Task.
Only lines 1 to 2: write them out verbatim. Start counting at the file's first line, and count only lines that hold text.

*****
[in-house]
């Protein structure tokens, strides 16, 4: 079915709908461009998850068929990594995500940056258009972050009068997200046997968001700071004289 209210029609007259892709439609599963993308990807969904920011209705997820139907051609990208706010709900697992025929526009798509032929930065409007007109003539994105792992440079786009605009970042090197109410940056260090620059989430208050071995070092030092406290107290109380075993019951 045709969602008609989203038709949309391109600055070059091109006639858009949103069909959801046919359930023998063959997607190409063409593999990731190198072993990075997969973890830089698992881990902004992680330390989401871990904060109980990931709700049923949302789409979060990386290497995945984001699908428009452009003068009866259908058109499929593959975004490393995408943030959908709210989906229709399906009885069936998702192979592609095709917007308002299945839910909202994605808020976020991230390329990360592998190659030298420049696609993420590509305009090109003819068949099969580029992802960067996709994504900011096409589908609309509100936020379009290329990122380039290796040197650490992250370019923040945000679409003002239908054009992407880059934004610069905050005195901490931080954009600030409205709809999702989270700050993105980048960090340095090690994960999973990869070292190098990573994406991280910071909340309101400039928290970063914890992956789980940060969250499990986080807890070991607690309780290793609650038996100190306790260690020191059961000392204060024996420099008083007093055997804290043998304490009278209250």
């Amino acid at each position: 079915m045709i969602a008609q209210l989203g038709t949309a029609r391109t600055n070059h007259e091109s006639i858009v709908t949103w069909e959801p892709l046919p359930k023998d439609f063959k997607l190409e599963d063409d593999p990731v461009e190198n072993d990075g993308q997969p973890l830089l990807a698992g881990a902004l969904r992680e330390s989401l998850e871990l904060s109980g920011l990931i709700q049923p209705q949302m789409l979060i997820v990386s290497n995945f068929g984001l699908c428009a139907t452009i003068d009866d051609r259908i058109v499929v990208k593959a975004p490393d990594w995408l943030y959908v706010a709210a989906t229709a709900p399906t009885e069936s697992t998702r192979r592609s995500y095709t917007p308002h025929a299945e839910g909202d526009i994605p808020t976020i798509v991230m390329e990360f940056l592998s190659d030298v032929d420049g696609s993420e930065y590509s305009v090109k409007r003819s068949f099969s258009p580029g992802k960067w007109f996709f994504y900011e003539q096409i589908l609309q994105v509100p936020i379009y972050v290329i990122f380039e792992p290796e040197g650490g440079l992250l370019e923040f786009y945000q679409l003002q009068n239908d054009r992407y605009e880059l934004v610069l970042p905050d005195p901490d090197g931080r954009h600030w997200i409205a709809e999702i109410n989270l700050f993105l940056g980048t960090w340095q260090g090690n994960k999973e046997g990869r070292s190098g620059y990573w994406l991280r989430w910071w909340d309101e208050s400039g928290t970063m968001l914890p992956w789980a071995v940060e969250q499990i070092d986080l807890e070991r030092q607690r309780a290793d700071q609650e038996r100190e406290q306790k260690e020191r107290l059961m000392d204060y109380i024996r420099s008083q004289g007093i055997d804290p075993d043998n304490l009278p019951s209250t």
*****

[in-house]
């Protein structure tokens, strides 16, 4: 079915709908461009998850068929990594995500940056258009972050009068997200046997968001700071004289 209210029609007259892709439609599963993308990807969904920011209705997820139907051609990208706010709900697992025929526009798509032929930065409007007109003539994105792992440079786009605009970042090197109410940056260090620059989430208050071995070092030092406290107290109380075993019951 045709969602008609989203038709949309391109600055070059091109006639858009949103069909959801046919359930023998063959997607190409063409593999990731190198072993990075997969973890830089698992881990902004992680330390989401871990904060109980990931709700049923949302789409979060990386290497995945984001699908428009452009003068009866259908058109499929593959975004490393995408943030959908709210989906229709399906009885069936998702192979592609095709917007308002299945839910909202994605808020976020991230390329990360592998190659030298420049696609993420590509305009090109003819068949099969580029992802960067996709994504900011096409589908609309509100936020379009290329990122380039290796040197650490992250370019923040945000679409003002239908054009992407880059934004610069905050005195901490931080954009600030409205709809999702989270700050993105980048960090340095090690994960999973990869070292190098990573994406991280910071909340309101400039928290970063914890992956789980940060969250499990986080807890070991607690309780290793609650038996100190306790260690020191059961000392204060024996420099008083007093055997804290043998304490009278209250």